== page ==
Have You Updated Your 2018 Tax Strategy?



It’s more than half way through the tax year and this is the year that the Tax Cuts and Jobs Act (TCJA) took affect. These tax code changes affect just about everyone and for the most part real estate investors will see a positive affect – if you make changes to your strategy. One possible odd tax strategy for real estate investors is renting out their own primary residence.

This certainly isn’t for everyone but because of the new limits on mortgage interest and property tax deductions, renting out your own home can convert it into a business investment that is still fully tax deductible. And since you’ll have to move, consider relocating to a low income tax state if you’ll exceed the new federal deduction limit in your current state. Dramatic but a good strategy for wealthy and savvy investors.

Get Investment Properties Out of Your Name

Probably the biggest new tax benefit to most real estate investors is the 20% deduction of your real estate pass-through income from your personal tax return. The key here is income that comes from pass-through entities. The most common pass-through entities are sole proprietors, partnerships, LLCs, and S Corporations. This deduction does not apply to C-corporations (large publicly traded corporations) that have an entirely different tax structure.

You may still have investment properties titled in your own name and be operating as a sole proprietor. This may still work for you as a pass-through entity but there is a question whether individuals (or married couples) are able to claim the income pass-through deduction using IRS Schedule E. As with any tax code change, there are still unanswered questions. Many of those that wrote the legislation don’t agree on exactly what was intended and the IRS is still in the process of writing instructions that apply to every possible situation. At this moment, there is no provision on Schedule E for this deduction. This is just another of many reasons why you should title your properties as a separate entity such as a LLC.

Additionally, there are restrictions, limits, and phase out schedules that apply to the 20% pass-through deduction. These mostly apply to your primary business income when real estate investing is not your main source of income. Different rules, limits, and restrictions apply if your primary income doesn’t come for a “qualified trade or business.” This restriction commonly applies to service professionals such as doctors, lawyers, accountants, and others that often invest in real estate as a side business. There are also income limits that apply all investors.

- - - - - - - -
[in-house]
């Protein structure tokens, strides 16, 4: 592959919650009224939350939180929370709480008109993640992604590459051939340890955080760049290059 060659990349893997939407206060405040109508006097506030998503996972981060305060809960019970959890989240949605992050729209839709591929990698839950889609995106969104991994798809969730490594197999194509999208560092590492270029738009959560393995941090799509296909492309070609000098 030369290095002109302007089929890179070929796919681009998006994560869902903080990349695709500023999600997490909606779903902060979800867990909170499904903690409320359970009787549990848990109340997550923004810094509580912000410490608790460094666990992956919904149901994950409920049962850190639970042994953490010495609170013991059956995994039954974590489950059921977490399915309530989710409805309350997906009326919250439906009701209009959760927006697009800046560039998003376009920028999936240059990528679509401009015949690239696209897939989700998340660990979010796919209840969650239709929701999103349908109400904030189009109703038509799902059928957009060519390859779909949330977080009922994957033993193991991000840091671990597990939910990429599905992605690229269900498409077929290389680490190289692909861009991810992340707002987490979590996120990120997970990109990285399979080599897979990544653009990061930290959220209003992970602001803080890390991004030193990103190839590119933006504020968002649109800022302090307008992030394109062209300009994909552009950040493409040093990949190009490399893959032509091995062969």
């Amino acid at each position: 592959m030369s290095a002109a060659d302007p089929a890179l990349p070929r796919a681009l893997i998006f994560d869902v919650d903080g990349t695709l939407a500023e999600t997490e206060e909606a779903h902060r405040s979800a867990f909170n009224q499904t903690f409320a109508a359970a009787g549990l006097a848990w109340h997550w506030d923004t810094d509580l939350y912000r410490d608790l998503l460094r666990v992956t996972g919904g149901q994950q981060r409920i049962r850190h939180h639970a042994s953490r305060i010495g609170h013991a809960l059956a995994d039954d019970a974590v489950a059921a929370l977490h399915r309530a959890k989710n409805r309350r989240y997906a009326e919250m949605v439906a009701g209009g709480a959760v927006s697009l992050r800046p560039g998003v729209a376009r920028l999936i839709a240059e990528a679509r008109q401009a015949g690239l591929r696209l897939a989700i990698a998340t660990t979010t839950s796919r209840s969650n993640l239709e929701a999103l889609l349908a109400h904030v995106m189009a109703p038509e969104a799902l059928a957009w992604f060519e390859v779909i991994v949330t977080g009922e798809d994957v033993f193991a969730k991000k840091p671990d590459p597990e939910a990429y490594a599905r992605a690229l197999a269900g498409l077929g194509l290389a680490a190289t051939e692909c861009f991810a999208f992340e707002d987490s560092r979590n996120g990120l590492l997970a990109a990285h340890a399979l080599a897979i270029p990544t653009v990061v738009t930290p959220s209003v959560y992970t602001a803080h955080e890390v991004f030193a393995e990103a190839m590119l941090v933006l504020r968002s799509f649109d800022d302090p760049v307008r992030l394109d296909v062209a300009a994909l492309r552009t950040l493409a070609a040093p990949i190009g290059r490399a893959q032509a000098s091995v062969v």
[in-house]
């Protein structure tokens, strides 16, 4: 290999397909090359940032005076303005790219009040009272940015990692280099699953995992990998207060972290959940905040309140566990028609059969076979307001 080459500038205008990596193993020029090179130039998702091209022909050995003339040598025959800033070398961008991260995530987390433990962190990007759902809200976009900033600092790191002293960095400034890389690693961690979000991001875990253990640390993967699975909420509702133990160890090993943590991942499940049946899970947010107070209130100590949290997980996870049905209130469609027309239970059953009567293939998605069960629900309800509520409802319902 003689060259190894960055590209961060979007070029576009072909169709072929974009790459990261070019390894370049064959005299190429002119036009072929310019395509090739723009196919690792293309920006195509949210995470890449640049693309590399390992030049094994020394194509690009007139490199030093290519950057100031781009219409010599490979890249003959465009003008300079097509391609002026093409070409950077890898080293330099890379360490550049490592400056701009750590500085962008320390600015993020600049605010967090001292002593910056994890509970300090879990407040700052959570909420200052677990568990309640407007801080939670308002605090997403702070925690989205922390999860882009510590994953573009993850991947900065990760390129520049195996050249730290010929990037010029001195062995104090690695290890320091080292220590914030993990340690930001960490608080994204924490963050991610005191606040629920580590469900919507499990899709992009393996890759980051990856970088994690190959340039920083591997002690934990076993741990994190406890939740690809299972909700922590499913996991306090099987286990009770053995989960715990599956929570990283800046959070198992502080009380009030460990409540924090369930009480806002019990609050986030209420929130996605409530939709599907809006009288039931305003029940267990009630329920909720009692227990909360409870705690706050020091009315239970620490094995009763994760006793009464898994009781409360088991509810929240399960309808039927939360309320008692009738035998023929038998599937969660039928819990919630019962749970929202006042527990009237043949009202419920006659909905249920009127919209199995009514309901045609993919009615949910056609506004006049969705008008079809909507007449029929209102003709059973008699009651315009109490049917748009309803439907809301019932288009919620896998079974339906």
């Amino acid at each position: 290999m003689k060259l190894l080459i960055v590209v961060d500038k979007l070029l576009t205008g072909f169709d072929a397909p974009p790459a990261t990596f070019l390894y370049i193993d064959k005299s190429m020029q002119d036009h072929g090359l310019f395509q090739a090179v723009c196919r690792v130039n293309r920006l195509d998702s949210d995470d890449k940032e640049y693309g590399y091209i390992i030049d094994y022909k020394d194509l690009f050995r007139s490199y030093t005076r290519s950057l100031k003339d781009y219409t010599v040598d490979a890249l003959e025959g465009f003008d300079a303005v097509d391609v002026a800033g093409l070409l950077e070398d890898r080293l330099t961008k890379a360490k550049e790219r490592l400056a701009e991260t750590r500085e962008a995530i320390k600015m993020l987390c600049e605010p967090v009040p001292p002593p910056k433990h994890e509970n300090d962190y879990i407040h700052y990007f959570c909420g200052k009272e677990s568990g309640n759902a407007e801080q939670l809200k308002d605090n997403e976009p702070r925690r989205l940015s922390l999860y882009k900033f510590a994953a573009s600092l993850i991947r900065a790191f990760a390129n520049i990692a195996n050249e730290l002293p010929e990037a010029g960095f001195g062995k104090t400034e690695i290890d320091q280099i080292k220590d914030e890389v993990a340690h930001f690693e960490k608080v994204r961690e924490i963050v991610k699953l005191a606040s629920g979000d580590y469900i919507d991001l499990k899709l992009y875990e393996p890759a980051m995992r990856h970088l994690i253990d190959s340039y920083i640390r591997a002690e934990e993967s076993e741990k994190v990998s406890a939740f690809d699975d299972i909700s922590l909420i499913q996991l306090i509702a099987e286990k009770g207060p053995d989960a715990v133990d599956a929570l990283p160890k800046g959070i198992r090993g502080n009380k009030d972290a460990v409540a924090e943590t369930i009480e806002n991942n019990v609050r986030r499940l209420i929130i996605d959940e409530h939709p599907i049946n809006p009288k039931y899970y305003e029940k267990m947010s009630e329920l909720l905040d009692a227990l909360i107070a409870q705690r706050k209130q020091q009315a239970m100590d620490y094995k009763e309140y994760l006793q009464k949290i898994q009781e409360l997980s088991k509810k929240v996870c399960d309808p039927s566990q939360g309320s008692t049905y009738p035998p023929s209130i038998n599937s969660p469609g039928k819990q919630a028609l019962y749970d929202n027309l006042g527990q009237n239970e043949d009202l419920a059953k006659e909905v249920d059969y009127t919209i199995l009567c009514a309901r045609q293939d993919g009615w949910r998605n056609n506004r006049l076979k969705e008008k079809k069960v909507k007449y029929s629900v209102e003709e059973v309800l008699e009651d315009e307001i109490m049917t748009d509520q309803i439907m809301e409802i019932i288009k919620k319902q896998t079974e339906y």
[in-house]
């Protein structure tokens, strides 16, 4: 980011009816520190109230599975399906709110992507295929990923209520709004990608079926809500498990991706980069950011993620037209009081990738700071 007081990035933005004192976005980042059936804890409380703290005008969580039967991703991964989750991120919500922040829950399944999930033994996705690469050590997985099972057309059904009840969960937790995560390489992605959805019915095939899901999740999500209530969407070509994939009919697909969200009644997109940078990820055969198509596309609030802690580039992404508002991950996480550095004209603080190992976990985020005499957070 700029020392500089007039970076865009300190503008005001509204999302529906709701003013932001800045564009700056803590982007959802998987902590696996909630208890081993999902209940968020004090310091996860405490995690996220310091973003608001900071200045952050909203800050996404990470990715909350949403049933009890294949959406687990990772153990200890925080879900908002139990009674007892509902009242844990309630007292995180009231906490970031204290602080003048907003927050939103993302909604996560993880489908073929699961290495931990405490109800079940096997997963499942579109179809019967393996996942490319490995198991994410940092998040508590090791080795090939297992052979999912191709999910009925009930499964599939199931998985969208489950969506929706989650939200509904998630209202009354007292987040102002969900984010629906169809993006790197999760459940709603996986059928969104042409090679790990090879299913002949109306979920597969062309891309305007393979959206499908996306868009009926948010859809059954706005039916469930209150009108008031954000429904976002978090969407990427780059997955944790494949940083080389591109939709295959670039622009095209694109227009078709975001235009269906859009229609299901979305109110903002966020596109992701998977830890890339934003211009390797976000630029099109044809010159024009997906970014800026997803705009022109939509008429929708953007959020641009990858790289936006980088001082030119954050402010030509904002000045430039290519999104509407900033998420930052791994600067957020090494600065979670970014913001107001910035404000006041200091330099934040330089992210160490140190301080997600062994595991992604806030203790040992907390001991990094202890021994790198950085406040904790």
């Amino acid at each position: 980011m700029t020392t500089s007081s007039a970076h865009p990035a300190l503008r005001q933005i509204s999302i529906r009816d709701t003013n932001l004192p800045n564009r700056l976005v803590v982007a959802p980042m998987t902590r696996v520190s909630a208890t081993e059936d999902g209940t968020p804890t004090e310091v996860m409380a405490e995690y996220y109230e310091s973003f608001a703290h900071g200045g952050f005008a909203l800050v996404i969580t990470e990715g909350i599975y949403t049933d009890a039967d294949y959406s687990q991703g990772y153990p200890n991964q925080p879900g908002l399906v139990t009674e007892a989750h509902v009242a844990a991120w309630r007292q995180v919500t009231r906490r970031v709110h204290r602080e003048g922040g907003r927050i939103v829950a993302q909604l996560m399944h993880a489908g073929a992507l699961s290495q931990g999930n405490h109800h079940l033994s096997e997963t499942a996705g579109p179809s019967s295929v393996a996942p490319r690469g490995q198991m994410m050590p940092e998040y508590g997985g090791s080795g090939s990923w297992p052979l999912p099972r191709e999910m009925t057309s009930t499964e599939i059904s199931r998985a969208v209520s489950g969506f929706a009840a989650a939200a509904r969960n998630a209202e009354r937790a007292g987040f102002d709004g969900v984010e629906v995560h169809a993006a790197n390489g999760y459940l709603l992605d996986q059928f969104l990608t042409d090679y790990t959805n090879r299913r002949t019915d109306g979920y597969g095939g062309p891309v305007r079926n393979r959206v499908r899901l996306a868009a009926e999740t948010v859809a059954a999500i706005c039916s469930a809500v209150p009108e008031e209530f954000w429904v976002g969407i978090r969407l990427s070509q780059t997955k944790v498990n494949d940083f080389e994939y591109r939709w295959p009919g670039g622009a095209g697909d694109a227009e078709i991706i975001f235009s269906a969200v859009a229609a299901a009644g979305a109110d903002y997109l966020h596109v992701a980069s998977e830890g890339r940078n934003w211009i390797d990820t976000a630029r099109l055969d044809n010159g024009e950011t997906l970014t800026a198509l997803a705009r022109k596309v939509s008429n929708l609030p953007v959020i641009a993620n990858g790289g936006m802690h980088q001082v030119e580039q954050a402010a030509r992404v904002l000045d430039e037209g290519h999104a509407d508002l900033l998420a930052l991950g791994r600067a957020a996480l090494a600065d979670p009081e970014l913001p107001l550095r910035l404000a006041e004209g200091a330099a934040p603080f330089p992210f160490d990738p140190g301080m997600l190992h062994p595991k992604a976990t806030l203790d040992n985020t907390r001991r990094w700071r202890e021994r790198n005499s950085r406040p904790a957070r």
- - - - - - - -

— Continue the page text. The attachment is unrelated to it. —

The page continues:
You really need to be talking to a tax professional about how these changes affect you. Every investor’s situation is unique. Most likely, you have multiple tax strategies across multiple income streams that need to be blended together for maximum benefit.

Other Relevant Tax Changes for Investors

There are changes in depreciation of personal (business) property that real estate investors will benefit from. For qualified property placed in service after Sept. 27, 2017 and before 2023, a 100% depreciation can be taken the year it is placed in service. Previously this was spread over multiple years. After 2022, the first year’s depreciation is incrementally decreased through 2026.

The definition of a qualified property has also loosened. It now includes new and used equipment as long as it isn’t purchased from a related party. Under Section 179, the purchase or financed cost of qualified equipment has also been increased. Previously the full deduction cap was a cost of $510,000. That has been increased to $1 million. The top end of the deduction phase-out has been increased from $2 million to $2.5 million. Another change is that after 2018, the limits will be indexed to inflation. Among the many other types of equipment and costs, these include: roofs, air conditioning, furnaces, alarm systems, and fire systems.

Tax code changes are a time to reevaluate your strategy. For instance, you probably no longer want you use the equity in your primary residence to finance investments because this is no longer deductible. Instead, your strategy becomes borrowing against the rental property itself although at a higher (deductible) mortgage rate. Fortunately, by taking advantage of these tax breaks, you’ll have more discretionary income. Your ultimate strategy should be upgrading your lifestyle.

What tips do you offer investors reviewing their tax strategy? Please comment below.

Author bio: Brian Kline has been investing in real estate for more than 35 years and writing about real estate investing for seven years. He also draws upon 30 plus years of business experience including 12 years as a manager at Boeing Aircraft Company. Brian currently lives at Lake Cushman, Washington. A vacation destination, a few short miles from a national forest. In the Olympic Mountains with the Pacific Ocean a couple of miles in the opposite direction.

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